Like any good government agency, the FCC in conjunction with FEMA is working on upgrading the acronym-heavy EAS system with CAP, which stands for Common Alert Protocol. CAP includes something that FEMA has been working on something called IPAWS, which stands for Integrated Public Alert Warning System.
The FCC is still in the comment/response process (FCC Docket 04-296) which can get long and drawn out. I would not expect to see any NPRM until late fall 2010 with any changes taking effect in early 2011 or so.
Basically, CAP looks like this:
An EAS to CAP converter monitors a CAP source (think e-mail server) and when a CAP message is received, it converts it to EAS protocol and sends it to an input source of an EAS encoder/decoder. The EAS encoder/decoder then passes that information through and broadcasts it. Of course, the EAS encoder/decoder can still be programmed to pass through specific types of messages for specific areas and ignore all others.
Thus far, several manufacturers have designed CAP converters for use with existing EAS units:
- TFT, Inc model 2008 CAP to EAS converter
- SAGE Alerting Systems ENDEC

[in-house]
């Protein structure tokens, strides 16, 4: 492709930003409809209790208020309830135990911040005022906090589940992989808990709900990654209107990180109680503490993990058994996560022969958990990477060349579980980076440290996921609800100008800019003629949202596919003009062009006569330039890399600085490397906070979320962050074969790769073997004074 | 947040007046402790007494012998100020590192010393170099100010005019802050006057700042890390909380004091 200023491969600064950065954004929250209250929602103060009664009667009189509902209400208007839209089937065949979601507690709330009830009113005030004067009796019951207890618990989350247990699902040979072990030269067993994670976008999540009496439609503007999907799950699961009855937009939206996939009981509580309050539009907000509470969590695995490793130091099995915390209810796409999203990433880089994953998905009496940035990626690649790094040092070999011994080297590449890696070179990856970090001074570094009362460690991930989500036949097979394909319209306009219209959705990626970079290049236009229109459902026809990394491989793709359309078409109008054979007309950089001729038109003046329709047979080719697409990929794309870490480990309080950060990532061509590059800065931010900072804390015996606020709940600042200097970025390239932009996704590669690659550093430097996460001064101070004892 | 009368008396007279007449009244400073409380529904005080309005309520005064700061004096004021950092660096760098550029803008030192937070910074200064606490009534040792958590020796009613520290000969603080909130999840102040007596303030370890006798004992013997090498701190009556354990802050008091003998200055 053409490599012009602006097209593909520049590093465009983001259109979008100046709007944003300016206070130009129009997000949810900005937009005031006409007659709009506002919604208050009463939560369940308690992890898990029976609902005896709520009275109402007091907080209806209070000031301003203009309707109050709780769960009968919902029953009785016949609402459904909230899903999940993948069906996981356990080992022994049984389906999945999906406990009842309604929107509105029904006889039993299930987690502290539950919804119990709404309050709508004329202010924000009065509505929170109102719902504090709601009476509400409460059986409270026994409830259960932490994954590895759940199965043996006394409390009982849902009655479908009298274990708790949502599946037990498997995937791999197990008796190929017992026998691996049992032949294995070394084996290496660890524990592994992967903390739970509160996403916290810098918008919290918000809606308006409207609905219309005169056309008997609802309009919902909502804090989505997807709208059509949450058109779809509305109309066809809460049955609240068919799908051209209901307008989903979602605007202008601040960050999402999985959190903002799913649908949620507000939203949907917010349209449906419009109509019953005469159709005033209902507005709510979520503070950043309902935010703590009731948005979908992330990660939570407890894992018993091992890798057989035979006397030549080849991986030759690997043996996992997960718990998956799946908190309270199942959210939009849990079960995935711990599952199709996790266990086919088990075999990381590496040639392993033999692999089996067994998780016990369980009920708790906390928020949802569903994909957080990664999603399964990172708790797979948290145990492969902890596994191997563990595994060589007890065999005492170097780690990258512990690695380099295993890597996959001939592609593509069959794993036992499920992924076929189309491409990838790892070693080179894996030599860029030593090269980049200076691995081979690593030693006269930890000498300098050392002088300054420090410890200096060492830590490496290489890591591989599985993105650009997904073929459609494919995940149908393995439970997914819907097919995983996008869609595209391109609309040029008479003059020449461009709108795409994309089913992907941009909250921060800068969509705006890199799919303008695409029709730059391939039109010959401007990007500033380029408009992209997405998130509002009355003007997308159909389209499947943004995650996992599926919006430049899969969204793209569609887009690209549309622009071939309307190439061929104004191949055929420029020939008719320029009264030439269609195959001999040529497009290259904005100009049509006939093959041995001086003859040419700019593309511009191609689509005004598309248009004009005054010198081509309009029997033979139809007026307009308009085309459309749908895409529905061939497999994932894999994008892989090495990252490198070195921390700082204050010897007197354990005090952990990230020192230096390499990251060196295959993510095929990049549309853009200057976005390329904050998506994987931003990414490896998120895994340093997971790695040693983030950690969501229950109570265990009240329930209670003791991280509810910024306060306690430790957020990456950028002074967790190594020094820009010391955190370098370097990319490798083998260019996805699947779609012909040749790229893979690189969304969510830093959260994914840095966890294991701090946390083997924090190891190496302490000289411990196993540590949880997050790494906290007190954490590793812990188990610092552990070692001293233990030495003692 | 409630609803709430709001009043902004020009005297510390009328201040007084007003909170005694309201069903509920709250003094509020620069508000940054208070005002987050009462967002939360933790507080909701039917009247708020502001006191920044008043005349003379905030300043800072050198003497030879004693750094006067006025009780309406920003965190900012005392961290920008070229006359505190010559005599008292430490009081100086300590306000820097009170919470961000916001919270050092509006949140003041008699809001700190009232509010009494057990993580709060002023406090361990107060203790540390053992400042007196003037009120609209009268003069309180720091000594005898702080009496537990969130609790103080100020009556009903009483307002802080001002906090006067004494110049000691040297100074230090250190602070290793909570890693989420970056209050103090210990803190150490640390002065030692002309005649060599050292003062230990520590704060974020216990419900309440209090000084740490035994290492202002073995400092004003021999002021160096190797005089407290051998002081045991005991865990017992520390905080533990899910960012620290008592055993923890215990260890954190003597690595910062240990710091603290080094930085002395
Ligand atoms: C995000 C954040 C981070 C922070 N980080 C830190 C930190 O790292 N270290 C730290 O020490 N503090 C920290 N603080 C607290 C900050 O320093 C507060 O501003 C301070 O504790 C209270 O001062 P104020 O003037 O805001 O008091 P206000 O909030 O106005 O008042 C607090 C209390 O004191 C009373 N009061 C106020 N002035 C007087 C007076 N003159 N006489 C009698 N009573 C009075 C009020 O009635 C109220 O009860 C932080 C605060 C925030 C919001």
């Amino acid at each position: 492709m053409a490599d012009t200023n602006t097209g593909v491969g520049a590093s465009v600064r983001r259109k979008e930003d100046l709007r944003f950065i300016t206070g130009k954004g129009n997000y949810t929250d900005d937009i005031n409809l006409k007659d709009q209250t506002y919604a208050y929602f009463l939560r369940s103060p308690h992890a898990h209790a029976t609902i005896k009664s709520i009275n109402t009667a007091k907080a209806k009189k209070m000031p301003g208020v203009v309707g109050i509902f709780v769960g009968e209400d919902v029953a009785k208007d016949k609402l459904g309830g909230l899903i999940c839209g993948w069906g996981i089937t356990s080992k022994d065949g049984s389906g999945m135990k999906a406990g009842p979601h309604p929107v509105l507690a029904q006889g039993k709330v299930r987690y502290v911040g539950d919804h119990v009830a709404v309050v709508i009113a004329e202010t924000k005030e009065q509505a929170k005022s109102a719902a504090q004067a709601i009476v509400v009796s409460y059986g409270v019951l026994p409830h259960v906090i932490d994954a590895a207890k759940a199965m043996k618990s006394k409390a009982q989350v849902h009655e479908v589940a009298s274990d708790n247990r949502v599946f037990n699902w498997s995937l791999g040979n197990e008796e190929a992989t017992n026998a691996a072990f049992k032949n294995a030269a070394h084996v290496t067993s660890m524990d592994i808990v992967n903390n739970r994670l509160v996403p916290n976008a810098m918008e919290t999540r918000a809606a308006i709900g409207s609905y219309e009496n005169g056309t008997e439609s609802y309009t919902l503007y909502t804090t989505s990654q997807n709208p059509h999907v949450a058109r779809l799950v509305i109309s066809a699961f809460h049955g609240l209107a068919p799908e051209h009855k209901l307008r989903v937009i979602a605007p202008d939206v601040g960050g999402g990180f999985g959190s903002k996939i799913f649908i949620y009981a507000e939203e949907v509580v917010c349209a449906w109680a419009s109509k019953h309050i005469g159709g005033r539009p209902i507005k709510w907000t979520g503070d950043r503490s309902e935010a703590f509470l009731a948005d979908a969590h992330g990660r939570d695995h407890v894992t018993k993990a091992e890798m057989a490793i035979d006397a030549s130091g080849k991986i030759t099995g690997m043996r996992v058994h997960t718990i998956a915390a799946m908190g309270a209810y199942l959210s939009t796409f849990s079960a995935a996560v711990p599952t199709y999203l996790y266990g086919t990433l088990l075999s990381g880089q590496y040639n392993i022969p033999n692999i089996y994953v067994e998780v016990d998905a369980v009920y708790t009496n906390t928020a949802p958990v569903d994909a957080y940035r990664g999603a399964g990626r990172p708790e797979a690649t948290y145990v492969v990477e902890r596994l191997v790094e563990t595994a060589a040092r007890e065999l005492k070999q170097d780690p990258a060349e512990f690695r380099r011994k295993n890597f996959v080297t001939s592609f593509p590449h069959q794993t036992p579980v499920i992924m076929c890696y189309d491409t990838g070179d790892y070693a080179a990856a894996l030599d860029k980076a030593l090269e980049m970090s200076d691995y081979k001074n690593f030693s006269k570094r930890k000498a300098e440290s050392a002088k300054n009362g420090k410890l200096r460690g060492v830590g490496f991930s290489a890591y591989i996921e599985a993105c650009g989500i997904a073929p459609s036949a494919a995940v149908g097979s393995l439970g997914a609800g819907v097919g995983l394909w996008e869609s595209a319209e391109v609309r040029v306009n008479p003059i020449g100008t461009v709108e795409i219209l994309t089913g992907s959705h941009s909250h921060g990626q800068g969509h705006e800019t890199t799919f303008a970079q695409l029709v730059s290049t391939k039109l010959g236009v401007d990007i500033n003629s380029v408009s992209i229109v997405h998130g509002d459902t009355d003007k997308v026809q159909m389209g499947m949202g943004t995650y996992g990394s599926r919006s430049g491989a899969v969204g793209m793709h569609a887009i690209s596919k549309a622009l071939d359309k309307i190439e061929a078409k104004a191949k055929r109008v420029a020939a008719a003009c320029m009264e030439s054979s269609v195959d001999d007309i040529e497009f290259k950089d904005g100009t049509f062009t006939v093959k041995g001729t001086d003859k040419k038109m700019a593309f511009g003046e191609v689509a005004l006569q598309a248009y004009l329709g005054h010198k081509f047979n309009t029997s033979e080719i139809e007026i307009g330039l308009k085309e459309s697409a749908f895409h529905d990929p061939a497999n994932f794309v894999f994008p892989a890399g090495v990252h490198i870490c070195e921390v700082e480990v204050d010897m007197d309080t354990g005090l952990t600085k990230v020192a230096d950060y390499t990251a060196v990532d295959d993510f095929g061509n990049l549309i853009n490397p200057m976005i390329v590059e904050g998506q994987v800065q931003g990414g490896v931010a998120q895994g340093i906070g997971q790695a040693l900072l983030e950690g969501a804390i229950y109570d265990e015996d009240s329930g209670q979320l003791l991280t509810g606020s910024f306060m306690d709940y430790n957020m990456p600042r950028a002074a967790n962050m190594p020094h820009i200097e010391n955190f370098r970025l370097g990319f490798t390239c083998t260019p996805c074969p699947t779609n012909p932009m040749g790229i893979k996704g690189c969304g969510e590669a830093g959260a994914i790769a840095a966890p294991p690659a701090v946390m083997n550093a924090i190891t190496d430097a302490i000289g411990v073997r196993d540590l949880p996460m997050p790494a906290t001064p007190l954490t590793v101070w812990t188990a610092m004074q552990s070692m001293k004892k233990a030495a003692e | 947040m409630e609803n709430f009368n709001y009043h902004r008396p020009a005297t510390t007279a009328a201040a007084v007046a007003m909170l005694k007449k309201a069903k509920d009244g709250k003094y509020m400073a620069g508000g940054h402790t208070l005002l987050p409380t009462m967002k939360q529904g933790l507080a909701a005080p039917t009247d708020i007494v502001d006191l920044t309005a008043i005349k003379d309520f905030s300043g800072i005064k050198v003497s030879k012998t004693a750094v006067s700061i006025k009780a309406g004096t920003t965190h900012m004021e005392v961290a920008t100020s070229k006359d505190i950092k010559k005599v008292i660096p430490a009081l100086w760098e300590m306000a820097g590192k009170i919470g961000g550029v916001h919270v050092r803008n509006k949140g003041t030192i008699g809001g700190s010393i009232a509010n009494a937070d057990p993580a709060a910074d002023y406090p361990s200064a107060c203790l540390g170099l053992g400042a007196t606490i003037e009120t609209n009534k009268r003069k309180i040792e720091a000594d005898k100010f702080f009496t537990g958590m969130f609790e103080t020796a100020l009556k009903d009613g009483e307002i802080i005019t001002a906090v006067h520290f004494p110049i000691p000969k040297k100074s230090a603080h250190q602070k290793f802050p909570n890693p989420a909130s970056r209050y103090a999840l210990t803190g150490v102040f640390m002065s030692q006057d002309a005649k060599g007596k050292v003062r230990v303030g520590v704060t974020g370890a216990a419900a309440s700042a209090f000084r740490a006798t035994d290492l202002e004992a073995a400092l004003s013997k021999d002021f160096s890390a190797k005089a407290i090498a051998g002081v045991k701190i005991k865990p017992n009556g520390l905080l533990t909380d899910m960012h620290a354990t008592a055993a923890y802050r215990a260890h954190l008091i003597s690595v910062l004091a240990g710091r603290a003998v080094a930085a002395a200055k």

- Gorman Redlich CAP to EAS decoder system
- Digital Alert Systems DASDEC-II
- Trilithic systems EAS plus
Implementation would look something like this:
For a TFT-2008 system. Others such as SAGE and Trilithic are integrated into the EAS encoder/decoder units. Basically, the CAP part of the EAS system needs an ethernet port with access to an IP gateway to receive messages from the CAP server located off site. That is the weak link in the system, as far as I am concerned.
It is not like some of our so-called trading partners have been trying to tinker with the inner tubes or anything. It is also not like that same trading partner makes most of the cheap ethernet switches and routers found in many radio stations, hardware that can be easily configured remotely. Configured to redirect certain IP addresses to new, exciting, and exotic locations such as Iran or Pakistan.
Perhaps I am paranoid, or not. It falls back to my time in the military when somebody said “It’s good to be a little paranoid if everyone is out to get you.”